Tuesday, May 15, 2012

Bok Choy, Pt. 2

Bok Choy.  We enjoyed our first harvest from the garden yesterday.  Prepared with rainbow chard, flash-cooked in a pan together with a touch of oil and salt.  Delicious.  I cooked two halves of a seasoned chicken slowly on the grille.  A few glasses of red wine with it all, and voilà...  success.

I have never been able to cook very well, relying on others for survival.  I have been very lucky to be surrounded by those who do cook well.  I learn things here and there but never practice them myself.  So the knowledge, if it can be called that, is lost before it can germinate.  I am curious about various cooking techniques.  I will sit in a kitchen and watch friends cook for hours, pouring myself generous servings of wine, asking questions about this technique or how best to work with this food, functioning as an assistant to the chef.  All information and observation somehow misplaced later that same evening, like scraps of pocket paper that have been through the wash.  Unpracticed understanding is lost - like unused language, it becomes thick on the tongue, the mind searches for it, the eyes gazing upwards into memory, finding mostly ghosts there.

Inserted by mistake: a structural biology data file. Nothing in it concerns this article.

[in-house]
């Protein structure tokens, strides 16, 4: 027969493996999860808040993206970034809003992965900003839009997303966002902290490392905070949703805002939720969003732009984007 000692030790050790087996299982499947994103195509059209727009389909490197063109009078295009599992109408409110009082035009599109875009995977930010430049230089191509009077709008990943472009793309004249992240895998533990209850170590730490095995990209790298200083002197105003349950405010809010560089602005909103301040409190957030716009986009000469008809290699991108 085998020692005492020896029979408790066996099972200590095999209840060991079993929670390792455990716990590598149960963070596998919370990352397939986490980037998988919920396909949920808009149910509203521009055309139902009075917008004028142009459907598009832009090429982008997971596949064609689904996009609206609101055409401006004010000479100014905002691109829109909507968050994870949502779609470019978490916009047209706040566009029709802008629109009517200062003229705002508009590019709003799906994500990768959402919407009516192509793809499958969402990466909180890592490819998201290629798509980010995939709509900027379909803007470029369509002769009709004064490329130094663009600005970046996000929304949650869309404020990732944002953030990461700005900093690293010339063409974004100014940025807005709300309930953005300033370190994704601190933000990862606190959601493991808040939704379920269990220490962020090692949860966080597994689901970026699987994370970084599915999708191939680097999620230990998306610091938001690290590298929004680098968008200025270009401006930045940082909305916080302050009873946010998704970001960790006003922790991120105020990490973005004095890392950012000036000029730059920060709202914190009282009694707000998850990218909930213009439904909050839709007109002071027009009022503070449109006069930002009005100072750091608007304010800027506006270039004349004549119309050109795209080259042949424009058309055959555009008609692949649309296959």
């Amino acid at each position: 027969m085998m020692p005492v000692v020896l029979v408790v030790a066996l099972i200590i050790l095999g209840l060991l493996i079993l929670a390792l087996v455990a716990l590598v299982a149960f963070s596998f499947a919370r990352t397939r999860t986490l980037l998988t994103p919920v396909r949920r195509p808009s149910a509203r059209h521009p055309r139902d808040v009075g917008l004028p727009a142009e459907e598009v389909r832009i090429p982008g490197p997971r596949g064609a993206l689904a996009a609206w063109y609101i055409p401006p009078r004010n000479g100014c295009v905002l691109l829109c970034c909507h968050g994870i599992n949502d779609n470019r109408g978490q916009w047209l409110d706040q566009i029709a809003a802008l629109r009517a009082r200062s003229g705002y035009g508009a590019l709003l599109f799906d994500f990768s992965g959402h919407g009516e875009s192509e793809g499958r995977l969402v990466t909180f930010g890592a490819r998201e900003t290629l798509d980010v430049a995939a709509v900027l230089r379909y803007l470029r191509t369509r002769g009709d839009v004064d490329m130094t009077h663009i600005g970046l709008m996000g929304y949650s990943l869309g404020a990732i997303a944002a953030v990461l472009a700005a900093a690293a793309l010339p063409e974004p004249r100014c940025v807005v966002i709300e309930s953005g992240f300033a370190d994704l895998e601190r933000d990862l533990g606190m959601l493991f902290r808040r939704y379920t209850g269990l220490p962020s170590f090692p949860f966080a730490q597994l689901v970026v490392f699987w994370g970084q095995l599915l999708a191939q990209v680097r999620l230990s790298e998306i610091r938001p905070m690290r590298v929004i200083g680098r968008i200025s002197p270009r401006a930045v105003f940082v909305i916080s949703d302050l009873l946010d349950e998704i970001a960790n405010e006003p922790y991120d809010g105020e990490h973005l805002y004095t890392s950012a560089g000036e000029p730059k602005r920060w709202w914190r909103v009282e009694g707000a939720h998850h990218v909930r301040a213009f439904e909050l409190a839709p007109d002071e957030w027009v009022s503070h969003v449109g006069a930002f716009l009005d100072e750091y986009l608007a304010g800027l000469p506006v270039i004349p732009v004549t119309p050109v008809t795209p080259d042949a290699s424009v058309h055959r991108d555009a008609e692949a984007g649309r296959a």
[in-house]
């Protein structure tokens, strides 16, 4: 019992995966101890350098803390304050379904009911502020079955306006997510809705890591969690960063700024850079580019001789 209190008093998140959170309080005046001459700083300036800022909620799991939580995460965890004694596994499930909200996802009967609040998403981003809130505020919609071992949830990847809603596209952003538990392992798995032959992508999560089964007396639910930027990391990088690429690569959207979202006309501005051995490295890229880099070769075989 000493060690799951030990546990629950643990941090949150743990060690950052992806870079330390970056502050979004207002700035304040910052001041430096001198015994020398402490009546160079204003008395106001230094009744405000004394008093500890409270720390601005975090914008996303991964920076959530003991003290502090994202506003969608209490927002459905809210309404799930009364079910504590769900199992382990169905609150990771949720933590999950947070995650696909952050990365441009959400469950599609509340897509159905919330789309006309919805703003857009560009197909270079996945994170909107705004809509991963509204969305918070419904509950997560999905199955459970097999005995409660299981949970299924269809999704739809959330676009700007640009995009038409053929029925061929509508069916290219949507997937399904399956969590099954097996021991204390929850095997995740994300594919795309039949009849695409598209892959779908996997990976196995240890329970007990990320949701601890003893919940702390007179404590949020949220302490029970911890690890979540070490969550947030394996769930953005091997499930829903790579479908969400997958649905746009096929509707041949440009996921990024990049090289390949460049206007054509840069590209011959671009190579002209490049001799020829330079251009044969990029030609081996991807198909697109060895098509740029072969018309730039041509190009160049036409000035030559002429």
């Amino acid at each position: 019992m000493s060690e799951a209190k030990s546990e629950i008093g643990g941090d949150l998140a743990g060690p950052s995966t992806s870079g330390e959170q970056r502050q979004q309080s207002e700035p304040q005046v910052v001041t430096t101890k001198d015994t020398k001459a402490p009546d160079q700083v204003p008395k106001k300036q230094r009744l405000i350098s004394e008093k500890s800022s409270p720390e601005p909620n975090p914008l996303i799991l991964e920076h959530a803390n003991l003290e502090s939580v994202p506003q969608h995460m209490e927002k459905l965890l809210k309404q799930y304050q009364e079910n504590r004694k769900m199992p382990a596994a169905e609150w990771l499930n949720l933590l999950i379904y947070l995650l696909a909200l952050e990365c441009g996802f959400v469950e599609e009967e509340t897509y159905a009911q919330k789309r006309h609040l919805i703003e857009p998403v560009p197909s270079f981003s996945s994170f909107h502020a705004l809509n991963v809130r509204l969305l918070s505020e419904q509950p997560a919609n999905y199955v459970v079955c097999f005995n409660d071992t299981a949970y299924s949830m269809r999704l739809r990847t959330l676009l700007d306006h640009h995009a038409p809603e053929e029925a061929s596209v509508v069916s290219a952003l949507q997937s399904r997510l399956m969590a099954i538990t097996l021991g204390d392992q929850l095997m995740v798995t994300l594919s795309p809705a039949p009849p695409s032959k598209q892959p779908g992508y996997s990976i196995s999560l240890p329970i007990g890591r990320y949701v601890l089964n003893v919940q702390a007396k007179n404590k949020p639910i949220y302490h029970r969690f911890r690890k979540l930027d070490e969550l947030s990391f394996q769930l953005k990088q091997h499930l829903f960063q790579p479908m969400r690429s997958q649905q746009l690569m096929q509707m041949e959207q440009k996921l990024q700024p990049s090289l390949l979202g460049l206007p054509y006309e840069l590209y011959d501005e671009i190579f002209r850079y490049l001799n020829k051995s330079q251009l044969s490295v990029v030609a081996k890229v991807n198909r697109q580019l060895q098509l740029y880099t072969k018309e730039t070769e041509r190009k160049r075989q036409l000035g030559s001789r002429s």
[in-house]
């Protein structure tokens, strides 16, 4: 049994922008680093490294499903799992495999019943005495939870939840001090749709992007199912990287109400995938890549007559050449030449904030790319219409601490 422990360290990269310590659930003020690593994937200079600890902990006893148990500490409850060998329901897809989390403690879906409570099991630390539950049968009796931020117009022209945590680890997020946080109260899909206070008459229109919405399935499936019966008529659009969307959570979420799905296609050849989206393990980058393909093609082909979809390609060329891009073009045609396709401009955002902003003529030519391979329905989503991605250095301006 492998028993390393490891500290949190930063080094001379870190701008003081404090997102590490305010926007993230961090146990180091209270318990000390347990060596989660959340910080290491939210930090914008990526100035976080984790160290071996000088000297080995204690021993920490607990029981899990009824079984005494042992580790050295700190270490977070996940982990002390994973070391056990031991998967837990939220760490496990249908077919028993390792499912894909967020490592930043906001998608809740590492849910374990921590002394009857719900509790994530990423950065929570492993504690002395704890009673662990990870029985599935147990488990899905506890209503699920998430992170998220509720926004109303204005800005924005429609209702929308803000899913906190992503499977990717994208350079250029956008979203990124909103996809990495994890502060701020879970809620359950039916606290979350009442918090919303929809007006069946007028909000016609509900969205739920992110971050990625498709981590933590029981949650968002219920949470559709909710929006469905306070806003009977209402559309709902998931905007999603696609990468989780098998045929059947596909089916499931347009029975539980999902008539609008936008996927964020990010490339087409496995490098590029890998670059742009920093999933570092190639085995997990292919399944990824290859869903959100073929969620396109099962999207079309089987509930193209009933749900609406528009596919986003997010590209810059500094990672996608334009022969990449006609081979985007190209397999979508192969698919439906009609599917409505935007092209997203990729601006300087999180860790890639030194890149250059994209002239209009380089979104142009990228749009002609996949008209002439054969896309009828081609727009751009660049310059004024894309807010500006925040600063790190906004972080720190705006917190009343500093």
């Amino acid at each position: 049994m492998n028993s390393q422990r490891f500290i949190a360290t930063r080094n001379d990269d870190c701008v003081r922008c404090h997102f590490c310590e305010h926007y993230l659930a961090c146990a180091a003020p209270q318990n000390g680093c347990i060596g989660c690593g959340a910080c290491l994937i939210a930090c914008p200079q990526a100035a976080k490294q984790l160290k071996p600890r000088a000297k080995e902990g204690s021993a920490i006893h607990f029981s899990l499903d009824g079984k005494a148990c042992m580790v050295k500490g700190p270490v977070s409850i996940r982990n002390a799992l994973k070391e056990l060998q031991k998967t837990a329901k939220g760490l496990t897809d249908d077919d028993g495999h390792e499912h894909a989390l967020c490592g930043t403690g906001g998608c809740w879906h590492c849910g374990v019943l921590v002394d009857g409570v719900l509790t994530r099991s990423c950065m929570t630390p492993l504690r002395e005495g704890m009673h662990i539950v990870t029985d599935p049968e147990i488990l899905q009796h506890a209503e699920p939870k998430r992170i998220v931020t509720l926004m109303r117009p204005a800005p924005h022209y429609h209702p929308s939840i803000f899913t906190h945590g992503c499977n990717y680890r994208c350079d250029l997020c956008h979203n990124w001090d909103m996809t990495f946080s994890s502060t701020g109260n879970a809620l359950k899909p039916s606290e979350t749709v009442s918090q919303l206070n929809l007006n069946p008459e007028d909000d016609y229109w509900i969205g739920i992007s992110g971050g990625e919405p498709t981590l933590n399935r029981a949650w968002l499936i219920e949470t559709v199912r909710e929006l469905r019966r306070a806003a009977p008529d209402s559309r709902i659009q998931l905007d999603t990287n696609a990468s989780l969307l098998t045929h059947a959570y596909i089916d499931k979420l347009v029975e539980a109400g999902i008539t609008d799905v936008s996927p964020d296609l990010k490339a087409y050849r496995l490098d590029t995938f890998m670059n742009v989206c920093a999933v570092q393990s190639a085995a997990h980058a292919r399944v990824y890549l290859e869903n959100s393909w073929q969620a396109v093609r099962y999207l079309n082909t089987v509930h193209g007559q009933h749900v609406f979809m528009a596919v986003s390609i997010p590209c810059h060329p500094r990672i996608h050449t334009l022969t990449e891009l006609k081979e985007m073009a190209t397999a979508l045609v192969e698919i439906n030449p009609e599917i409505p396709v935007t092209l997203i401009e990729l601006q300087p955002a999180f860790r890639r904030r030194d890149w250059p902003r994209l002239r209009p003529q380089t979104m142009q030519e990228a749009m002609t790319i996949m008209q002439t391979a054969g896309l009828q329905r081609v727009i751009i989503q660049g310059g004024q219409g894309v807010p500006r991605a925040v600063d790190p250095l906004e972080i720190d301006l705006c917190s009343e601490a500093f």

I have bought Rachel several books on cooking and she has taken them to heart and practice, baking me foods that ballooned me up to 232 pounds at one point.  Julia Childs be damned.  I am not very well versed in restraint.  Restraint, much like cooking, requires practice.  I've often thought that if I had adopted a vast love for culinary preparation then less people would question my occasionally rapid weight increases.  They would suggest unconsciously to themselves that it is merely part of the practice of cooking.  It is to be expected, etc.  Without an otherwise handy excuse available then people will sometimes propose that it is the "empty calories" of alcohol that both contain and unravel the mystery of my dilemma.

The blessed curse of perhaps.